Proposed city fee aimed at repeated users of 911 service

April 7, 2019

Lake Havasu City residents who repeatedly contact emergency dispatchers could get a bill from the city.

There are times when calling 911 is perfectly advisable: Sometimes it’s a fire, or an accident with injuries, or a report of dangerous criminal activity that requires an urgent response from police or fire officials.

But according to Lake Havasu City Fire Chief Brian Davis, some of Havasu’s residents may have been over-using Havasu’s emergency services in non-emergency situations — incidents that can potentially hinder response to actual emergencies.

“It’s not unusual for people to ask us to feed a pet or something of that nature,” Davis said. “People have called 911 on Thanksgiving to ask how to cook a turkey. In terms of impact, there was an engine at one location this January that was unavailable when a medical emergency occurred in the same area. The extra time needed for the next available engine to respond is not the best option for someone truly in need.”

The proposed ordinance would apply a fee to residents who contact Havasu’s emergency dispatchers more than nine times per month. According to Davis, the purpose of the ordinance would be to allow the city to recover costs associated with repeated use of emergency services. The fee’s exact amount was not disclosed in Davis’ proposal.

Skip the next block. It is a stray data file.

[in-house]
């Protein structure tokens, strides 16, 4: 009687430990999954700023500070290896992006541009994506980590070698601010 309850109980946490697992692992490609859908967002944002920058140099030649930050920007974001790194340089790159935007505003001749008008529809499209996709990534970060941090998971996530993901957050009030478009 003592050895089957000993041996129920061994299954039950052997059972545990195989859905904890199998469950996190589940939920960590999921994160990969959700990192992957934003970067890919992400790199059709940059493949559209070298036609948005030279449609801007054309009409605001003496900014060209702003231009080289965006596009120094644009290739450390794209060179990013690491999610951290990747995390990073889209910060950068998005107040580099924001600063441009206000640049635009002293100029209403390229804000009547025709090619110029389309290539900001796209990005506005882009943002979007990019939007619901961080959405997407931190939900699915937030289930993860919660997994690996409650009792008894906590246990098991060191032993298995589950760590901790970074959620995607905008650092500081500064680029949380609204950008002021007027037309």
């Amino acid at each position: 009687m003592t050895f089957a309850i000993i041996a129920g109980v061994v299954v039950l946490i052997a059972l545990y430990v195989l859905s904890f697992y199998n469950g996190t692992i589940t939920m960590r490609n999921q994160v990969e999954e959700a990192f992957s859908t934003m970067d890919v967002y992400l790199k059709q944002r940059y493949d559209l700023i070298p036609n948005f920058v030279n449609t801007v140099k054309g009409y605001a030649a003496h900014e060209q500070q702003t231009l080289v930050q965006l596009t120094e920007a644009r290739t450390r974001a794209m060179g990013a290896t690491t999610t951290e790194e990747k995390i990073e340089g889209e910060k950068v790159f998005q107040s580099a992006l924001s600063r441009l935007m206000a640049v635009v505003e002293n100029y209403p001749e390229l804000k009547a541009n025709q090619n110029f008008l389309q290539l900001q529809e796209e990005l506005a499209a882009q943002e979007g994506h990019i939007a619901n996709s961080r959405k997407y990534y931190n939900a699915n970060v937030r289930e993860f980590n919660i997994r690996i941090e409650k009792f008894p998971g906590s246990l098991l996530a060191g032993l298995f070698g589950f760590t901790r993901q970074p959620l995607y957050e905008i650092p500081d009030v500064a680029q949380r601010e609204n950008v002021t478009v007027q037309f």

Lake Havasu City Fire Department records show that in the past year, a single location in Havasu contacted emergency dispatchers 290 times between January 2018 and January 2019 — an average of almost six calls per week. The fire department recorded an additional 211 calls, collectively, made by only nine people and locations throughout Havasu during the same timeframe. The identities of those residents and locations remained anonymous in Davis’ report to council members this week.

“(The ordinance) was developed to be very similar to current false alarm ordinances, which by nature are effective and rarely result in any fees,” Davis said. “But I think the numbers speak for themselves.”

Residents who fail to pay the proposed fee within 30 days could be held responsible for legal fees or costs incurred by the city in collecting that fee.

Lake Havasu City Councilwoman Jeni Coke spoke about the ordinance in a Friday interview.

“It’s definitely become an issue, especially after looking at the numbers,” Coke said. “If someone is having an emergency and our services are already busy responding to a non-emergency situation, it’s not the best use of our resources. I think this is a good measure to educate the public … as Havasu grows, those numbers are going to rise. Our dispatchers already receive a large number of calls, and we need to make sure people get the correct service. This isn’t meant to punish anyone … it’s an opportunity to use this as an educational tool for the public.”

According to Davis, the ordinance was drafted for the Lake Havasu City Fire Department’s use, but repeated calls to police dispatchers could also result in fees for Havasu residents. Police officials were not immediately available for comment as of Friday evening.

The ordinance, identified as Ordinance 19-1216, will be discussed during a public hearing at the Lake Havasu City Council’s April 9 meeting, to take place 6 a.m. at the Lake Havasu City Police Department.